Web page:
Trade & Channel Strategies 2023: A DSCSA Update


The seminar examines where members of the pharma supply chain stand in terms of preparation, being that the act has officially been enacted.

One of yesterday’s Trade & Channel Strategies presentations on the “Supply Chain and Distribution Operations” track featured a traceability theme in the form of “The State of DSCSA and Serialization” presentation. Hosted by Bob Celeste, founder of the Center for Supply Chain Studies, a neutral, non-profit 501 (c)(6) that works with the pharma industry to explore supply chain issues via reference model-based studies, the session looked into how prepared organizations truly are for this legislation, now that it is officially active as of Nov. 27. This date is when Section 582(g)(1) of the Federal Food, Drug, and Cosmetic (FD&C) Act had gone into effect.

As noted by Celeste, the Drug Supply Chain Security Act (DSCSA) outlines steps over 10 years for reaching interoperable, electronic tracing at the package level here in the United States. It also provides the FDA with a framework for instituting national licensure standards for both wholesale distributors and third-party logistics providers (3PLs) by requiring these parties to report any licensure to the FDA every year.

Meanwhile, it’s also important to note that FDA had previously decided to delay DSCSA enforcement, saying that the agency “does not intend to take action to enforce,” until Nov. 27, 2024, rules on exchanging product transaction data, reporting such data to regulators, or verifying salable returns against transaction data (apart from existing methods of verification), which has been referenced as a “stabilization period.”

However, Celeste reminded attendees that this “stabilization period” only applies to certain aspects of DSCSA; it is intended to implement and trouble systems, and to continue to build and validate these interoperable systems.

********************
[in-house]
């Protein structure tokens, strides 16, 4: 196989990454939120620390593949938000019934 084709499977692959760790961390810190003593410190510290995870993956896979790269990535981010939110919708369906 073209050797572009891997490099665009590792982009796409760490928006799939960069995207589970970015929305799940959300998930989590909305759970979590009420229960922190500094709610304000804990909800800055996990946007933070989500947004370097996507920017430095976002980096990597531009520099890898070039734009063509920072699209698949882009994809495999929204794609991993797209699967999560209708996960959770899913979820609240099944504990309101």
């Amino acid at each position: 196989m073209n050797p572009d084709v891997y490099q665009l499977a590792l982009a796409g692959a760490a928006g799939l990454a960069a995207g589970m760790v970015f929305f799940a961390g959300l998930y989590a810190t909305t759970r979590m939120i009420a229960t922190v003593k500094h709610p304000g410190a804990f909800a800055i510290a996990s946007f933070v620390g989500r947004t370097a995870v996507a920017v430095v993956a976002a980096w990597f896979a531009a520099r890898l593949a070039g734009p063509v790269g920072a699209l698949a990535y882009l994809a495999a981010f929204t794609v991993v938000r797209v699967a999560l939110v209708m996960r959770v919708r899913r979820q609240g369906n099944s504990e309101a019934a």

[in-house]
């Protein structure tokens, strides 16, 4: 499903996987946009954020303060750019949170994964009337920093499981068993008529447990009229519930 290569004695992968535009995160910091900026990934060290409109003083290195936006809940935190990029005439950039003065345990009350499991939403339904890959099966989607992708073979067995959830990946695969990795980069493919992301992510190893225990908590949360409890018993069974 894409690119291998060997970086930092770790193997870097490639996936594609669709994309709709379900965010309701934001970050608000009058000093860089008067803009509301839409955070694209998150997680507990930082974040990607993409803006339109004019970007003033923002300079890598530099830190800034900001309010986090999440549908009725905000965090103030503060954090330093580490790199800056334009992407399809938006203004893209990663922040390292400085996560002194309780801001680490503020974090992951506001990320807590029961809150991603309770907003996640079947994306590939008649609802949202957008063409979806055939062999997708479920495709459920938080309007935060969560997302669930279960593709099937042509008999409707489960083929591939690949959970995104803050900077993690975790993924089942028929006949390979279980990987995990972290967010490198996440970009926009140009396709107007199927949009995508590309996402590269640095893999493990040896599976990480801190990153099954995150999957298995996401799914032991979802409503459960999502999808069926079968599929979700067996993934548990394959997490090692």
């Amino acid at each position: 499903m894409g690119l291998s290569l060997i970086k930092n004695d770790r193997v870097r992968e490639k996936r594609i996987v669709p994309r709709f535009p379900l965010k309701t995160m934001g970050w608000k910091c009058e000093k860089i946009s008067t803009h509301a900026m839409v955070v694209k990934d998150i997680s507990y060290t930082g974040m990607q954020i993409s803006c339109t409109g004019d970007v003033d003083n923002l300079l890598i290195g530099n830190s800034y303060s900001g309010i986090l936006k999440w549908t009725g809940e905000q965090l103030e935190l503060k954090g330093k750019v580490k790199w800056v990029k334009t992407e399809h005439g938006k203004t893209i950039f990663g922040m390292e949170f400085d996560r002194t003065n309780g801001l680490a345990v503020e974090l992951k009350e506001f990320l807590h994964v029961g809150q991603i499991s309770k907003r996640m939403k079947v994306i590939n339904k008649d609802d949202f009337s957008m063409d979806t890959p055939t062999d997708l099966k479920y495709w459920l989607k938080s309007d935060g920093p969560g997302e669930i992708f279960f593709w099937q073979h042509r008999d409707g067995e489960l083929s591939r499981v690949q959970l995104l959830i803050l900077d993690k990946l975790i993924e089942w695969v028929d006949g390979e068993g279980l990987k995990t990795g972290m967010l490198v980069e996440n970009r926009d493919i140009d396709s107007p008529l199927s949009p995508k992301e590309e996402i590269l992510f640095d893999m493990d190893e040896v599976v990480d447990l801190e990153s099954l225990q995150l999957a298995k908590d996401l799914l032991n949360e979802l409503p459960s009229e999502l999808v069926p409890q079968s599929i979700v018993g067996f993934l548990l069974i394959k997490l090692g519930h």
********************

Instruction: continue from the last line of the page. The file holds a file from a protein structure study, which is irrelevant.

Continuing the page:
Upon examination of the pharma supply chain, complying and successfully being equipped to follow DSCSA is no simple feat. Challenges surrounding the legislation capabilities include:

  • Data exchange: Manufacturers and re-packagers will need to deal with aggregation, from package to case, while dispensers and small wholesalers have little data available pertain to transaction information.
  • Verification: The major wholesalers are the ones who have the most experience.
  • Tracing: Piloting activities are still in process, while interoperate specifications are continuing to stabilize.
  • Authentication & authorization: This is reliant on both tracing demand and verification.
  • Records retention: Small entities might ask for access to various manufacturer and/or wholesaler portals at any given time.

So how ready are these involved parties? Celeste envisions that major manufacturers and retailers will be prepared, and when asked by an attendee regarding his thoughts on implementation being pushed further back, he noted that “FDA is looking for effort” in meeting the aforementioned requirements.

In the meantime, for manufacturers and trade partners who need to notify the organization of illegitimate products, the FDA has a DSCSA portal known as CDER NextGen, which has become available as of Dec. 11.


The State of DSCSA and Serialization. December 12, 2023. Trade & Channel Strategies, Philadelphia.

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